The Oxford comma and political activism

Back when I, very occasionally, taught fiction writing to grade-school kids (if you’re British, that would be—I think—primary school kids, and if it isn’t, little kids will get close enough to follow the story), some nine- or ten-year-old would always ask, “Do we have to use punctuation?”

“Only if you want me to understand what you write,” I’d say if I had my act together that day. If I didn’t, I’d just say yeah, they probably should, and move on.

But I loved the question. It’s so nine- or ten-year-oldish, and that age group was always the most fun to work with. The enthusiasm hadn’t been squashed out of them yet, and they had to skills to actually write something. Plus they asked questions like that.

Well, if somewhere deep inside you’re still wondering whether you have to use punctuation, and why, here’s a story for you:

Irrelevant photo: A camellia, on the grounds of Caerhays Castle–which given that most people around here don’t pronounce the R in any way I recognize as an R sounds like Ca’haze to me.

First, though, a bit of punctuation lore. There are two ways of using the comma when you’re listing things: 1) I ate eggs, toast, and bacon. 2) I ate eggs, toast and bacon. I’m a vegetarian but I’m not so pure that I won’t eat the imaginary stuff. But in the second sentence, I don’t get to eat the final comma, because it disappears.

In the U.S., we called that third comma the series comma, and it’s optional. In Britain, it’s the Oxford comma, presumably because the University of Oxford style guide recommends it although the dominant style says not to use it.

When I was in third grade, our teacher told us that we could either use it or not, and we should decide which style we liked. The series comma was more formal, she said. (My third-grade teacher was a man, but memory insists a woman taught us that. Maybe we had a student teacher, that day, or a substitute, although if it had been a sub there’d have been too much chaos for me to remember anything except, maybe, flying sandwiches. But let’s pretend memory knows what it’s talking about and call the teacher a she.)

I decided I’d use the informal style, because even then I knew informal suited me. I was very taken with the idea that I had a choice.

Years later, when I worked as an copy editor, I learned that most book publishers use the series comma. I didn’t ask why, I just went with house style, because that’s what you do when you’re a copy editor.

It turns out that lawyers like the series comma too.  According to the Guardian (I’d give you an American source–I found several–but they wouldn’t call it the Oxford comma, so we’ll go with a British one), a Maine law says that employers in three forms of work aren’t required to pay overtime:

“The canning, processing, preserving, freezing, drying, marketing, storing, packing for shipment or distribution of…” three kinds of food—don’t worry about which kinds.

Drivers for the Oakhurst Dairy won overtime pay because the lack of a comma means it’s not clear that distribution is a separate kind of work—the law could well be talking about packing for shipment or distribution. And those drivers are distributing.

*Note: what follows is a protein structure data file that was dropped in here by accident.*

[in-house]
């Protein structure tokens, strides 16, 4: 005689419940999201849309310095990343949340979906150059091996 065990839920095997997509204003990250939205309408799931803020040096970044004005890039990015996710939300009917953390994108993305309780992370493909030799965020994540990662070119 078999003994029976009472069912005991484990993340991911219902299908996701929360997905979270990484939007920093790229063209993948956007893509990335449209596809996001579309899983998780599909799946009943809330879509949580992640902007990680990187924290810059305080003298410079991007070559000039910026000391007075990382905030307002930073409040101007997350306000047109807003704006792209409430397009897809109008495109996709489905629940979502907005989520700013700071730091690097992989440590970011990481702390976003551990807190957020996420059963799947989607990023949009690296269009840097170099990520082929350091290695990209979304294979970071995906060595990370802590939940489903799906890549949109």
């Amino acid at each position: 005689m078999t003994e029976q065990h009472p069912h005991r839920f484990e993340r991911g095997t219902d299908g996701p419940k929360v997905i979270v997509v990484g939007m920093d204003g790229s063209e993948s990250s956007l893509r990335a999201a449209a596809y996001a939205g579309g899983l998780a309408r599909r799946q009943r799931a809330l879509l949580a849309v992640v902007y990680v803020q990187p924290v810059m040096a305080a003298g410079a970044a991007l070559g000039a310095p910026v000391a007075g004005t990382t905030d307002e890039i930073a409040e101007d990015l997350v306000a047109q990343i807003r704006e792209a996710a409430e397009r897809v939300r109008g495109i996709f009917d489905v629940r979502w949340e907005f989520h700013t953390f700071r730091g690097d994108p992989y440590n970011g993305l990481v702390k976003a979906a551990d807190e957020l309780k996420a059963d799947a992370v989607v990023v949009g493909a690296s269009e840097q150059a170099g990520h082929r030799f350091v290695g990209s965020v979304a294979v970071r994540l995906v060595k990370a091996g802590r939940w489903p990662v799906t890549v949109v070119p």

According to Maine law, an ambiguity in laws covering wages and hours has to be interpreted “liberally in order to accomplish their remedial purpose.” It’s not mentioned in the story, but the list of foods that I said not to worry about uses semicolons instead of commas, but it does use one to separate the final item–a series semicolon–so I’m guessing the intent was exactly what the court ruled.

Why those categories of work shouldn’t be covered by overtime is beyond me, but that’s a different issue.

One of the many odd things about Britain is that people—okay, a small group of people—can actually get worked up about the Oxford comma. I’m not sure what I think about that. It’s heartening that somebody cares. On the other hand, good lord, people, will you look what’s happening in the world? The comma’s the least of our problems.

But–maybe the comma really could save us–before I move on to a story about something else that’s happening in the U.S., here’s my third-grade teacher’s lesson on why we needed to use punctuation. He wrote some words on the board:

“The man ate the waiter watched”

Then he punctuated them two ways:

“The man ate. The waiter watched.”

“The man ate the waiter. Watched.”

We were third-graders, so we giggled hysterically.

I don’t remember anyone asking if we needed to use punctuation after that. And I only remember the words he wrote because in the second version watched was left hanging off the end—not a full sentence and not a satisfying sentence fragment, although I wouldn’t have had the words to explain why it bothered me at the time.

We end up remembering unfinished, bothersome stuff like that.

Okay, a story about the U.S., I don’t live there anymore, but I do follow what’s happening as best I can, and like anyone who’s politically active online, even marginally, I get emails urging me to write one politician or another, or to call about something, or to sign a petition. Lately, those emails seem to come by the thousands. And because I’m a citizen of two countries and a loudmouth in both, I get them from two countries.